Published: 2018-10-16 18:53:15
Updated: 2018-10-16 18:53:15
By Bryan Mims, WRAL reporter
Chinquapin, N.C. — A month ago, Hurricane Florence devastated parts of North Carolina.
The storm claimed two lives in Duplin County. Delores Brock was driving during the storm when her car was swept off the road and flipped upside down. A 47-year old man was also killed when he fell from a ladder.
Damage was so extensive in the rural county that schools are still closed.
Joe Lanier, who owns an auto repair garage outside Chinquipin, has no business and no pay.
“Family owned, and you see a lot of it go,” Lanier said. “You don’t know what to do.”
Plywood on the garage window reads, "Closed till further notice."
He had started to apply for flood insurance for the business, but Florence stormed in too soon.
“I saved what we could,” Lanier said. “We put up what we could up high – lost a lot, though.”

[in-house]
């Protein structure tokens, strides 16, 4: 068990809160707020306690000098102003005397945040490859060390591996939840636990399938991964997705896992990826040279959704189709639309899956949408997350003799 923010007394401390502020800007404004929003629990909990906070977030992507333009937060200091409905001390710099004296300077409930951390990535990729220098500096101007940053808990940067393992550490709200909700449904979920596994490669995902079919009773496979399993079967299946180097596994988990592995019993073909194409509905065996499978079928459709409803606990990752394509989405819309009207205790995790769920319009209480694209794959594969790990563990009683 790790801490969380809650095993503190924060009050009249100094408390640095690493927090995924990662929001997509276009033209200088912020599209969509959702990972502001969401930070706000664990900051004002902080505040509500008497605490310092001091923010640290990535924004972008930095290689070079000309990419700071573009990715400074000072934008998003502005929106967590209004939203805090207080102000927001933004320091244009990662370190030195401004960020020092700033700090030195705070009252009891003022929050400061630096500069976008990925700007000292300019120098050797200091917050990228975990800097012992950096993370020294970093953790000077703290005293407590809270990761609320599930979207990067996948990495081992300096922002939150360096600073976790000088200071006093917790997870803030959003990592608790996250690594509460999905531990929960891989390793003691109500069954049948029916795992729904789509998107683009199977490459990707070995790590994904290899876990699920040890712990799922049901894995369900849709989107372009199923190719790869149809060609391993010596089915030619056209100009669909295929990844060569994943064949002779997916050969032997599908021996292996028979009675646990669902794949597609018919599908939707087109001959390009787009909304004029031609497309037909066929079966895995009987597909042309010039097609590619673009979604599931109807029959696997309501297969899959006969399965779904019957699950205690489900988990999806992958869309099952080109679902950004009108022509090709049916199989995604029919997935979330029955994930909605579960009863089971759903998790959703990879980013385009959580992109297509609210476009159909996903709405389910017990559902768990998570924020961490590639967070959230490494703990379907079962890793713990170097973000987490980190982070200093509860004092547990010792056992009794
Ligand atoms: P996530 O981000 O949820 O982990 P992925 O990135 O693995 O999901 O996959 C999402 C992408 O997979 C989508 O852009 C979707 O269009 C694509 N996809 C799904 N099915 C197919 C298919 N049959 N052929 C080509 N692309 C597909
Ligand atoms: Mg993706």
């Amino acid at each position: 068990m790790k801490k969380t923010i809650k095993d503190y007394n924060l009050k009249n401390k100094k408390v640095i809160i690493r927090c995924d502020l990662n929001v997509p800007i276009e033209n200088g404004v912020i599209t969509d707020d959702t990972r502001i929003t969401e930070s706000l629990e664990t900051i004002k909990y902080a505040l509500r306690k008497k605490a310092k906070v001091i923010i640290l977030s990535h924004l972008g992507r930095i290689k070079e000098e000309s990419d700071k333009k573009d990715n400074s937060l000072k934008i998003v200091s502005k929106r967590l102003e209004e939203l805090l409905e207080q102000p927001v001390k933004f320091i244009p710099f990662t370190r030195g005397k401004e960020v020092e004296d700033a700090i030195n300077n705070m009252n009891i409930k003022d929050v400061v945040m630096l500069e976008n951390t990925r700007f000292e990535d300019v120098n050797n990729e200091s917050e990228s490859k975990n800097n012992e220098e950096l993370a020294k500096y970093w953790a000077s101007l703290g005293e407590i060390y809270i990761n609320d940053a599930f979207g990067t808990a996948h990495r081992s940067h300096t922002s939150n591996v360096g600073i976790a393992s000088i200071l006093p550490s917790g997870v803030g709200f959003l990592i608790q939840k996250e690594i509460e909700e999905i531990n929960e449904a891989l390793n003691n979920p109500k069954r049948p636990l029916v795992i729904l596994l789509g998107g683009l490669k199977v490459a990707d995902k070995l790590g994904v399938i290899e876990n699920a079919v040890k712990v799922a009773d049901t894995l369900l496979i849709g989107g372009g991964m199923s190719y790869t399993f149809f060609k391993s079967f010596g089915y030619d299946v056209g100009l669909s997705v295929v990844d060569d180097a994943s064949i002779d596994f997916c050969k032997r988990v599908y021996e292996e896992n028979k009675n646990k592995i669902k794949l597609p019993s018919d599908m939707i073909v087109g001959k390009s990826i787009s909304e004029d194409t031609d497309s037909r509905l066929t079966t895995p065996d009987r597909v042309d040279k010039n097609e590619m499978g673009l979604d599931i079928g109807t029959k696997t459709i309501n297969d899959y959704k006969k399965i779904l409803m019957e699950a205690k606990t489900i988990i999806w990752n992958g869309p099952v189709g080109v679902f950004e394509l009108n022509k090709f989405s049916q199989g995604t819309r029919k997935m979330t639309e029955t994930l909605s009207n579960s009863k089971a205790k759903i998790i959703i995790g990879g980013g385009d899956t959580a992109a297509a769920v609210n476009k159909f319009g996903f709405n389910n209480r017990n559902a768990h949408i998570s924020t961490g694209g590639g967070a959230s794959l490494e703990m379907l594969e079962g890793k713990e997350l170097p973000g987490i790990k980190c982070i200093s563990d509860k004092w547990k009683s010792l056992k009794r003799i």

His home, behind the shop, was flooded too; he and his family are staying at his sister's place.
The roadsides around the county are blighted with pile after pile of home debris.
The students have been out of school for a month for safety reasons.
School system spokeswoman Dawn Craft says the buildings endured structural and water damage.
“We have the expert in the building, testing the nooks and crannies to make sure they’re safe,” Craft said.
It's about compassion, too.
“We want our families to have time to rebuild, to have time to figure out where they’re going to live, what they’re going to do next, basic essentials of life,” she said.
Craft said there's no way to make up all the time lost. The state will forgive 20 missed school days.
Lanier's 14-year-old son loves school, he said.
“He misses his friends,” Lanier said.
Duplin County schools expect to re-open Monday.
For now, Lanier’s son is helping him get back to business.
“I don’t want to leave my hometown,” Lanier said.